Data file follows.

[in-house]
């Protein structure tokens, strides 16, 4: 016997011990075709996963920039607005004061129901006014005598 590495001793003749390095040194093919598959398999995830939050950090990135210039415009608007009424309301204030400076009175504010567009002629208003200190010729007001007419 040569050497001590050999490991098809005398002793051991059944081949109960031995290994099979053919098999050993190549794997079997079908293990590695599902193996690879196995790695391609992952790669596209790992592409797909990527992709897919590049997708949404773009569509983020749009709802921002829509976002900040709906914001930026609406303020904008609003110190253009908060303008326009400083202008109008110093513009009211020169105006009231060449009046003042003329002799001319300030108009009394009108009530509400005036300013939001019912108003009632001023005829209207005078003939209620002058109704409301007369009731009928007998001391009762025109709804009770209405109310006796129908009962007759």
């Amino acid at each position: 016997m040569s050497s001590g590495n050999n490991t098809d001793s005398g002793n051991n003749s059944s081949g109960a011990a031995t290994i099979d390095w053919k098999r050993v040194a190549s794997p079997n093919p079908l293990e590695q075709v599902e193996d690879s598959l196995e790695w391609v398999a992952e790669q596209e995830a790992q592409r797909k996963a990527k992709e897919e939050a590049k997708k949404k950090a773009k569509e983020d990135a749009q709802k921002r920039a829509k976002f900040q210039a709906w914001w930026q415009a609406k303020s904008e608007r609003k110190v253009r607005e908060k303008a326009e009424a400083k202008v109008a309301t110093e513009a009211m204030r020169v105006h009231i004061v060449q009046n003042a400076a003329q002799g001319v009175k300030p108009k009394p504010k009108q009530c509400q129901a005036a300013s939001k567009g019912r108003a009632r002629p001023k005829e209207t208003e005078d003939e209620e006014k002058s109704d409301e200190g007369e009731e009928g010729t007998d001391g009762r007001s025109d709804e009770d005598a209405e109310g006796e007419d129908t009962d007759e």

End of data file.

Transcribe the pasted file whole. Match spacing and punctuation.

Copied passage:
[in-house]
């Protein structure tokens, strides 16, 4: 016997011990075709996963920039607005004061129901006014005598 590495001793003749390095040194093919598959398999995830939050950090990135210039415009608007009424309301204030400076009175504010567009002629208003200190010729007001007419 040569050497001590050999490991098809005398002793051991059944081949109960031995290994099979053919098999050993190549794997079997079908293990590695599902193996690879196995790695391609992952790669596209790992592409797909990527992709897919590049997708949404773009569509983020749009709802921002829509976002900040709906914001930026609406303020904008609003110190253009908060303008326009400083202008109008110093513009009211020169105006009231060449009046003042003329002799001319300030108009009394009108009530509400005036300013939001019912108003009632001023005829209207005078003939209620002058109704409301007369009731009928007998001391009762025109709804009770209405109310006796129908009962007759």
């Amino acid at each position: 016997m040569s050497s001590g590495n050999n490991t098809d001793s005398g002793n051991n003749s059944s081949g109960a011990a031995t290994i099979d390095w053919k098999r050993v040194a190549s794997p079997n093919p079908l293990e590695q075709v599902e193996d690879s598959l196995e790695w391609v398999a992952e790669q596209e995830a790992q592409r797909k996963a990527k992709e897919e939050a590049k997708k949404k950090a773009k569509e983020d990135a749009q709802k921002r920039a829509k976002f900040q210039a709906w914001w930026q415009a609406k303020s904008e608007r609003k110190v253009r607005e908060k303008a326009e009424a400083k202008v109008a309301t110093e513009a009211m204030r020169v105006h009231i004061v060449q009046n003042a400076a003329q002799g001319v009175k300030p108009k009394p504010k009108q009530c509400q129901a005036a300013s939001k567009g019912r108003a009632r002629p001023k005829e209207t208003e005078d003939e209620e006014k002058s109704d409301e200190g007369e009731e009928g010729t007998d001391g009762r007001s025109d709804e009770d005598a209405e109310g006796e007419d129908t009962d007759e």